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“Why does it have to be me?” John demanded.

“I'm busy,” Sherlock replied, adjusting the collar of his shirt as he watched in the mirror.

“Yeah, I can see that.”

John was glad to see Sherlock was at least paying enough attention to catch the obvious sarcasm. Sherlock turned slowly to face him. “All right, then. MacKinnon is more likely to let his guard down with you.”

“So you're using me as your Lewis.”

“What?”

“Sergeant Lewis? Morse?” At Sherlock's incomprehension, John snickered. “Seriously? Of course, Morse is probably too high-brow for you. And here I've alway thought you based yourself on him.”

“I have no idea what you're talking about.” Sherlock drew on his jacket, patted his pockets, then headed out the door. “MacKinnon should be here about one o'clock,” he called out as he skipped down the stairs.

“Great,” John muttered, then began counting off the things he could be doing that afternoon instead of waiting for one of Sherlock's clients/suspects.

At two minutes to one, a slight, bespectacled man appeared in the doorway to 221B. Before John could figure out how to get rid of him before the client appeared, the man cleared his throat almost apologetically and introduced himself as Hamish MacKinnon's secretary, Neil Fraser.

“Mr MacKinnon sends his most abject apologies, of course,” Fraser continued in a falsely obsequious, oleaginous tone that John took an instant dislike to as he wondered to himself, Who calls themselves a secretary these days?.

“Let me assures you that I have Mr MacKinnon's full authority to—discuss matters—on his behalf,” Fraser continued, before giving John a brief, scrunched-up smile.

“Yeah, okay. Sherlock—er, Mr Holmes has asked me to—discuss matters—on his behalf, too.”

“Wonderful. Mr MacKinnon has asked me to advise Mr Holmes that he will no longer require his services.”

“Oh, okay. I can tell him. So—his daughter's reappeared, er, he's found her, I guess? Did she come home?”

“Miss MacKinnon is no longer yours or Mr Holmes' concern.” Fraser reached into his jacket and pulled out an envelope. “Mr MacKinnon of course will recompense Mr Holmes for the time he has already invested in the matter.”

John reached for the heavy cream envelope. “Okay. Thanks. I'll pass it along to him.”

Fraser pulled back slightly, keeping the envelope just out of John's reach. “Mr MacKinnon will, of course, require all Mr Holmes' notes and other material gathered in the course of his aborted investigation.”

“I can't do that.”

“I thought you had the authority to—”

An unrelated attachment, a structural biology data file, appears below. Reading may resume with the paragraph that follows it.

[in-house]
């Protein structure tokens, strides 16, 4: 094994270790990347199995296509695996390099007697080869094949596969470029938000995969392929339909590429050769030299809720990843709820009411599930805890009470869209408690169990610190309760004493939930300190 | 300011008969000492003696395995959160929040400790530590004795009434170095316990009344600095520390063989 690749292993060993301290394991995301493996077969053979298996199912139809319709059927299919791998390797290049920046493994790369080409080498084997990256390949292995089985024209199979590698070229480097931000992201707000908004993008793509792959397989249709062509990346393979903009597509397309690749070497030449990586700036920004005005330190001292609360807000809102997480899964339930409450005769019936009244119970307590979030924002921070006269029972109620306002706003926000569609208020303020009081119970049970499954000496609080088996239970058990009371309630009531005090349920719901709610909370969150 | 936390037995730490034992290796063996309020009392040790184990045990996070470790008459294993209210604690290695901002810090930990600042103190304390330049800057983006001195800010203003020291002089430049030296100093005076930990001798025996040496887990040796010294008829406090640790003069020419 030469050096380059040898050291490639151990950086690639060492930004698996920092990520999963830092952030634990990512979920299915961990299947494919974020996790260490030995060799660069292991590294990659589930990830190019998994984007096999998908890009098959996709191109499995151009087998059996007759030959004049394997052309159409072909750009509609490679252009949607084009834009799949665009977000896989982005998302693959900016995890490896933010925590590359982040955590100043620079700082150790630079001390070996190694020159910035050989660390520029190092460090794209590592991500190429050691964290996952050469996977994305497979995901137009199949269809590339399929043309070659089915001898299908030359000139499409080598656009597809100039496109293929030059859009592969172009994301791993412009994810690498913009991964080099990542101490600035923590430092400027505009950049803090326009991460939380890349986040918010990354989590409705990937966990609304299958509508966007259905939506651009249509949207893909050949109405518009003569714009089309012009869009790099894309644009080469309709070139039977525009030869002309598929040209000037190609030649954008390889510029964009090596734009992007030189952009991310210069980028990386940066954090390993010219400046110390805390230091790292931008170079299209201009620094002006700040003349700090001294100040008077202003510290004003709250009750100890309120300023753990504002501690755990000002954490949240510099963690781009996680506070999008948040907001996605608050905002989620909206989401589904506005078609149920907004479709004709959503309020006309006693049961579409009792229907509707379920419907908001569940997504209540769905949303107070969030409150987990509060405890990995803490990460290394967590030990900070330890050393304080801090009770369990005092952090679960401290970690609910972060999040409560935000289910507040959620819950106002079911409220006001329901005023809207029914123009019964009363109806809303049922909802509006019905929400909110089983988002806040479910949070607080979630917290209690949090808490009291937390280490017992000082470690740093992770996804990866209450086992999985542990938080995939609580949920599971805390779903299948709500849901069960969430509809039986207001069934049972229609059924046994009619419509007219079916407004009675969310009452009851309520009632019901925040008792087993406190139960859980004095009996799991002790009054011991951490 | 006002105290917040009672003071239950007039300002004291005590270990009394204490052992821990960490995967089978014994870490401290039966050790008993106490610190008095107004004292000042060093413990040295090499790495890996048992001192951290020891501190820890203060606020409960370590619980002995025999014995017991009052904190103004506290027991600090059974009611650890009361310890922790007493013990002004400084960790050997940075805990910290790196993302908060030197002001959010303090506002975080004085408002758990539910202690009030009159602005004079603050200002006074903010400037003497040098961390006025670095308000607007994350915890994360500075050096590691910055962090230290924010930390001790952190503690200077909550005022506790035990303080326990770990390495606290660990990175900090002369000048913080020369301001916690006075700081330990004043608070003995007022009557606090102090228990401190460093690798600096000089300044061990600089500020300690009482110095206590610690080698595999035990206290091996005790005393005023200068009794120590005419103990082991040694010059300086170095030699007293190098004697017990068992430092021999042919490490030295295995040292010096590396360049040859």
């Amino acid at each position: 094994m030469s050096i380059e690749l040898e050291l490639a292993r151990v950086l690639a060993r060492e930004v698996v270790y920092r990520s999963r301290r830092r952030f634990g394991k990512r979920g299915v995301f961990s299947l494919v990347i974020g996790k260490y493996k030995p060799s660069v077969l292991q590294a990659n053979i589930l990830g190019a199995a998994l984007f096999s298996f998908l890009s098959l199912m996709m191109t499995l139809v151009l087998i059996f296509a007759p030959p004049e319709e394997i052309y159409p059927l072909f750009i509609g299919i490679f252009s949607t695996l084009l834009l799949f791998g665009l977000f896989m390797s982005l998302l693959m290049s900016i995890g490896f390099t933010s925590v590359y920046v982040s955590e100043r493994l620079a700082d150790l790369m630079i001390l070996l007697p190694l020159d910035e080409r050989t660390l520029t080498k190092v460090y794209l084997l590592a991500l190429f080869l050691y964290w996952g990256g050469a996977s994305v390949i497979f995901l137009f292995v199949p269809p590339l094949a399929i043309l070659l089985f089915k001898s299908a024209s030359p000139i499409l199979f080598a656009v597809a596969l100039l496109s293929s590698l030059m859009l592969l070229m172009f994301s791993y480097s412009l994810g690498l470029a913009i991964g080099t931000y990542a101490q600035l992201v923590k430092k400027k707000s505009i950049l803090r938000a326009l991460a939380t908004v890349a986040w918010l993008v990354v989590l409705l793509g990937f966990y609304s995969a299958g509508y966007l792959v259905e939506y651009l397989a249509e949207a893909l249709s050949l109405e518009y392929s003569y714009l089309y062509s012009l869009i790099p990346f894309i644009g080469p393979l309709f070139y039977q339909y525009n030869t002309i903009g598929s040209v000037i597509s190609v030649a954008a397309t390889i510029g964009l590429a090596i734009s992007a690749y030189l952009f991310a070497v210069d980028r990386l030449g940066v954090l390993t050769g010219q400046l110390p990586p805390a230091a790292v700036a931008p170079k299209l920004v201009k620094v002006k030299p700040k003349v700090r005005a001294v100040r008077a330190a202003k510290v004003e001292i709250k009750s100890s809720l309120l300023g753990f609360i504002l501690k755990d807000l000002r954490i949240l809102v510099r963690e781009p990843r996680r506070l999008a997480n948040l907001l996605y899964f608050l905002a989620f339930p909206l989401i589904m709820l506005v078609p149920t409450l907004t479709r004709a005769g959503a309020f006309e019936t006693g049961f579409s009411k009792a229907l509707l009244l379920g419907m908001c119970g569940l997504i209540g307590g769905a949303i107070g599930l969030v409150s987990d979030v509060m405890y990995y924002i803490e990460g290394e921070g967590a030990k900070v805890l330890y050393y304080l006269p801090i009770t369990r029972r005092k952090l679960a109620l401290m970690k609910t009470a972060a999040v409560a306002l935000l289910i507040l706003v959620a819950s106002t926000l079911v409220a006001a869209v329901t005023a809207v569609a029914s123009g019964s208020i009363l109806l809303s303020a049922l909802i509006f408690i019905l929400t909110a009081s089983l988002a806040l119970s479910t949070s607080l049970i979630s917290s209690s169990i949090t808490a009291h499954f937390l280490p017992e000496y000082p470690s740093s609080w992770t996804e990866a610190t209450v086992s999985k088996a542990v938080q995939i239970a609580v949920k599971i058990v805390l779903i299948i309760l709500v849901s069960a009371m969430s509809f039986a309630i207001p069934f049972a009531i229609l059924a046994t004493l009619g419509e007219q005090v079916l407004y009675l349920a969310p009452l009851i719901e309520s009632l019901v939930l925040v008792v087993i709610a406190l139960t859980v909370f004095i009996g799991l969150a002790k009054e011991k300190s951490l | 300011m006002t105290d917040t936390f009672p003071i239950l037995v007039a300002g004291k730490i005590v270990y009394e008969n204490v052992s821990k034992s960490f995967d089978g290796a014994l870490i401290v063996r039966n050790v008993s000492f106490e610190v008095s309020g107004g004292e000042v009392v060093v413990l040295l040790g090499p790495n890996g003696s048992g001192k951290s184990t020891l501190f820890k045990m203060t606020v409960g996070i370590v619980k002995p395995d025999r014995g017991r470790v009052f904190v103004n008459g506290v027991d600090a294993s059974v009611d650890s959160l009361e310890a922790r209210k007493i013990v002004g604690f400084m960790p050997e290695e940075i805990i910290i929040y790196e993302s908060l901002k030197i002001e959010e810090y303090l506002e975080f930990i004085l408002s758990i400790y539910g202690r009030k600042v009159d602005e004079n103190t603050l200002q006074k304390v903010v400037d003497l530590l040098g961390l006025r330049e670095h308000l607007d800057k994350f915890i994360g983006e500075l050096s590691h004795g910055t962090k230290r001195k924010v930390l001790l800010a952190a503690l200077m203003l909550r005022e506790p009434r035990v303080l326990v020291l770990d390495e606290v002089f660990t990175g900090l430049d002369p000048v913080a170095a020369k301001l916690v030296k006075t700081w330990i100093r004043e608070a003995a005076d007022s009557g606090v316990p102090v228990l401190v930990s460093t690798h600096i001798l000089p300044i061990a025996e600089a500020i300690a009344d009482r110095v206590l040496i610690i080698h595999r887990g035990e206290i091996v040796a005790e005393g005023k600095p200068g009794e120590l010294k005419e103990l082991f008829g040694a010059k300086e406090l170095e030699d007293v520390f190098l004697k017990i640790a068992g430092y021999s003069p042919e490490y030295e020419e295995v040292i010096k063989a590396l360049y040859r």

“I don't know where they are, for a start.”

“Ah, yes, I imagine your employer is a secretive man. Geniuses often are.”

“Sherlock—Mr Holmes—isn't my employer.”

Fraser took another, smaller, envelope out of his pocket. “Please pass this along to Mr Holmes at your convenience. I'm sure he will be very interested in the contents.”

With a slightly hitching gait, Fraser departed, leaving John holding a small, squarish envelope that felt like it contained a single sheet of heavy paper or thin card stock. He propped it up against the skull and left to go pick up groceries before collecting Rosie from daycare.

Two hours later, John received a call from Sherlock.

“Hi. Why are—what's up?”

“Did you leave an envelope with a photograph on the mantel?”

“Next to the skull, yeah. MacKinnon didn't come earlier, he sent his 'secretary', some guy named Fraser. He left that for you. From MacKinnon. Why, what is it?”

“Come by now. You should probably bring Rosie.” Then Sherlock hung up and left John standing at the bus stop, Rosie wedged onto his hip, wondering what the hell was going on. Forty minutes later he was standing in the middle of 221B watching Sherlock peer at the screen of his laptop and ignoring him.

“Down!” Rosie shouted and John put her on her feet, to tear around the flat looking for any toys she might have left there.

“You called, Sherlock.” John insured there was enough warning in his tone to draw his friend's attention. Sherlock only retrieved a small photograph from under his laptop and silently handed it to John.

He couldn't remember the last time he'd seen an actual photo print; he was surprised anyone still made them. But judging by the subject it wasn't an old photo, either. A woman quite obviously Irene Adler was stepping out of a car in front of what appeared to be a posh hotel in India or some other south Asian country, judging by the staff flocked around the car. The photo was likely taken from across the street, and the woman was easily recognisable as The Woman.

“Why did MacKinnon give you a photo of Irene Adler?”

“It's a threat.”

“How could a—oh, he's threatening her. Why? Oh, I forgot to tell you, he's fired you from the case.” At Sherlock look, John added, “Yeah, sorry. I hope you didn't spend the afternoon working on—what?”

Sherlock clapped his hands together and leapt to his feet. “I knew I was getting close!” He whirled to face John, nimbly stepping aside as Rosie barrelled across the room. “You know I've always suspected his daughter isn't actually missing.”

“Yeah.”

“This just proves it, John. He's got her hidden away.”

“Why?”

“He's embezzling her inheritance.”

“How?”

“Not sure. That's why I'm going to ignore this.” Sherlock picked up the photo of Irene and brandished it in front of John's nose, before sliding it back into its envelope and showily stabbing it onto the mantel. “That'll bring MacKinnon back. He wants me off the trail before I have the final bit of data to prove—ah.” Sherlock stopped. “You think—don't worry, I've already warned her to keep her head down for the next few days.”

“All right. What's next?”

“I've contacted MacKinnon, told him I have new evidence in the case. He'll come again tomorrow with another threat.”

“Who'll he—” John followed Sherlock's gaze to Rosie, who was sitting on the carpet playing with a purple plastic Tyrannosaurus. “What—”

“Perhaps the two of you should stay here tonight.”

“Yeah, okay.” He held up his bag. “Good thing I brought supplies.”